Pathways & fencing update
In response to further questions from the community about the new path and fencing:
What is the new circular path and how wide is it?
The new circular path which is being built at South Lawson Park is a shared path. A shared path is wider than a standard footpath and allows walkers with dogs and cyclists to use the path at the same time, safely. The standards for shared paths are from a national set of construction standards and depend on how busy the site is. The surface of the shared path will be 2.5 metres wide.
The shared path will be wide enough for vehicles such as council’s maintenance and bush regeneration teams, but gates to the site will always be locked and it will not be open to public vehicles.
Parts of the circular informal walking path are too steep to be wheelchair accessible, but the route has been designed to ensure that the grades along the path are easily walkable with no steep sections. This makes it a suitable walking option for community members who use a wide range of mobility aids. This is why parts of the path are being built through trees and some smaller trees will be removed for the shared path. (Where the path is being built through pockets of bush, Council’s Principal Landscape Architect has worked with a local aborist to ensure that the path alignment avoids removal of significant, rare and habitat trees.)
Building the path through trees will also provide a variety of landscape along the path for walkers and shady places on very hot days.
Why is heavy machine necessary to build this path?
To construct the shared path, the clearing will be at least 3.5 metres wide, so grasses can be planted along the edge of the path. Where the path needs to be constructed on ground across a slope clearing it will be wider, but no wider than necessary, to ensure that there are no steep drops on the low side of the path. Some members of the community may think that the construction equipment is larger than necessary, but the machine called a drot, has been chosen because it can do all the work for the job.
What are the other paths and how wide are they?
Inside the fenced dog off-leash area the paths are footpaths as this part of the park has not been designed to include bike riders. The footpath will be 1.8 metres wide and the width of clearing will be at least 2.8 metres through any existing vegetation.
Will there be a buffer to protect the natural vegetation and wildlife habitat?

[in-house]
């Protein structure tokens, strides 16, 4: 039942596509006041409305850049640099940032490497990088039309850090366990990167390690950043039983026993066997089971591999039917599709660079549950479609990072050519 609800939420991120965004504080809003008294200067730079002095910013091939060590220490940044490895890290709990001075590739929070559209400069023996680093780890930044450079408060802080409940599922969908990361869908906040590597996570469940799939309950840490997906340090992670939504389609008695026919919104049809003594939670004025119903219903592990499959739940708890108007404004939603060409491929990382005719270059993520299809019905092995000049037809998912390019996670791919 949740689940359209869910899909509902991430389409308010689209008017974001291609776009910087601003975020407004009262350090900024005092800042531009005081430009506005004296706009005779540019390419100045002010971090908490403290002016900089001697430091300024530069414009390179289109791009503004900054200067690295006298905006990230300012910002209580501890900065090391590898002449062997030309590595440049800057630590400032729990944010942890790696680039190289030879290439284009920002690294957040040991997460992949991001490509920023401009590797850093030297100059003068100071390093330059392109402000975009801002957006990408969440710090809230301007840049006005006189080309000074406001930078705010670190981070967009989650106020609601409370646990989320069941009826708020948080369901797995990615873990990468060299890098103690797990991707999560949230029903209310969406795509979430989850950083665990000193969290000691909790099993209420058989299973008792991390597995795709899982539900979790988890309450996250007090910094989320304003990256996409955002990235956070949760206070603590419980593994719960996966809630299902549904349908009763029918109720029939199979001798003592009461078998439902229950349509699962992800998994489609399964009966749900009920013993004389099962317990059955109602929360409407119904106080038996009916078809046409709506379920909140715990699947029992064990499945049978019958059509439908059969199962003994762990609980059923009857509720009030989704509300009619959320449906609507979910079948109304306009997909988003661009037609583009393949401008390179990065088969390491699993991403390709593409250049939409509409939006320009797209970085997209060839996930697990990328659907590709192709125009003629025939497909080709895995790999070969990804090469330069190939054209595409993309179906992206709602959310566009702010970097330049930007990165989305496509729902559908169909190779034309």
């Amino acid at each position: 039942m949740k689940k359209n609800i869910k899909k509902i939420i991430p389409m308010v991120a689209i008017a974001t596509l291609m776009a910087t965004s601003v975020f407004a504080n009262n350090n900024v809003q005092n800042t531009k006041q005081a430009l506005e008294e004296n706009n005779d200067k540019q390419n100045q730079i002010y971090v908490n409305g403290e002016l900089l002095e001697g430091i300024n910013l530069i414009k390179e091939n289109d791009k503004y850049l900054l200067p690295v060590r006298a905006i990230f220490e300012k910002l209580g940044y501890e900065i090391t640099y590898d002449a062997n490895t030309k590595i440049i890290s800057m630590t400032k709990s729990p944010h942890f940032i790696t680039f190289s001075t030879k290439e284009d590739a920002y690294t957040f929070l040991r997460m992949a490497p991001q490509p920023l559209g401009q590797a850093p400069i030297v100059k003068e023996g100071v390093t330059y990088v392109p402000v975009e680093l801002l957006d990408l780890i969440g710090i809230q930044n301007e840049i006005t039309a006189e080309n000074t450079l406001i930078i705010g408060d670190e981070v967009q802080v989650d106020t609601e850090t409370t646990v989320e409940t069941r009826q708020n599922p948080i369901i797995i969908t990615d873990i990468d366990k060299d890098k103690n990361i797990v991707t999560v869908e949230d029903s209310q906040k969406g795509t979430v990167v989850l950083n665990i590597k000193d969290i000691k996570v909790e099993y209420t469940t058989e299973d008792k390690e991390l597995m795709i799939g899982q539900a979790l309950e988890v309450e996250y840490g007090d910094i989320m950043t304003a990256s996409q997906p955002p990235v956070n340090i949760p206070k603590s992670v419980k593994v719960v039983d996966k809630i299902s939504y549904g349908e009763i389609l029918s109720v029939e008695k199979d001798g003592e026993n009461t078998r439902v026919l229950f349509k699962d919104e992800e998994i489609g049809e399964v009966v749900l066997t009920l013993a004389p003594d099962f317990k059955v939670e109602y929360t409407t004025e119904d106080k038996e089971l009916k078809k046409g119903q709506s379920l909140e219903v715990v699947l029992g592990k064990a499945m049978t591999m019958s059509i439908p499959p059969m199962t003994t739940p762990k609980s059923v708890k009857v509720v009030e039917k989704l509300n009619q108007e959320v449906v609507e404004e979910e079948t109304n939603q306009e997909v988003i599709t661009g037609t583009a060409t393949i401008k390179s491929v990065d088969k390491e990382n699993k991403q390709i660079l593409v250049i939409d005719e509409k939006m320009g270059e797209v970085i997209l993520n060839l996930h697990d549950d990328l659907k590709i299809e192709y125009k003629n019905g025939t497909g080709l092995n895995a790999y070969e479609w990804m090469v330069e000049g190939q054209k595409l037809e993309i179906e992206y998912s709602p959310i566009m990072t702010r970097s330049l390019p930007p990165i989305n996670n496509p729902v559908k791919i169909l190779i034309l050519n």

Along the eastern edge of the park, there will be a large area, that is currently mown grass, which will be reclaimed as bushland through a natural regeneration process which will increase the habitat for native animals and birds. This will create a wider protective buffer for Lawson Creek and Adelina Falls to further improve the water quality flowing into the Blue Mountains World Heritage National Park. Vegetation which is removed from the from the dog agility area and the path construction will be used for the bushland regeneration to ensure that local seeds are used to retain the local genome for these plants. (This area will be temporarily fenced with a standard stock fence while the bush regenerates which may take 2-3 years.)
Has there been consultation for these changes?
All the elements of the project have been designed following a comprehensive community consultation process. Following the community consultation, there were several changes made to the design as a direct result of requests and suggestions from residents and park users including:
- The originally proposed sports grounds are not in the Master Plan or Plan of Management.
- Significant enlargement of the fenced off-leash area
- Even more additional native landscaping and bush regeneration
- More accessible grades along the path and extra seating and rest areas
- Maintaining the heritage landscape values of the golf course fairways and vistas with an unobtrusive fence and planting changes
- A safety gate to protect dogs and children from the risks of unmanaged bushland and Adelina falls.
What is happening with the fencing?
Previous consultation has also included options for the type of fencing to be used on site.
Following a large number of questions from the community about the type of fencing which will be used for the dog off leash area, completion of the fencing has been put on hold so further consultation can take place. While the fencing is on hold it is important that construction for the rest of the project is able to continue because construction delay costs are significant.
For further details regarding this project to please refer to the FAQs on the right hand side of the page or click here.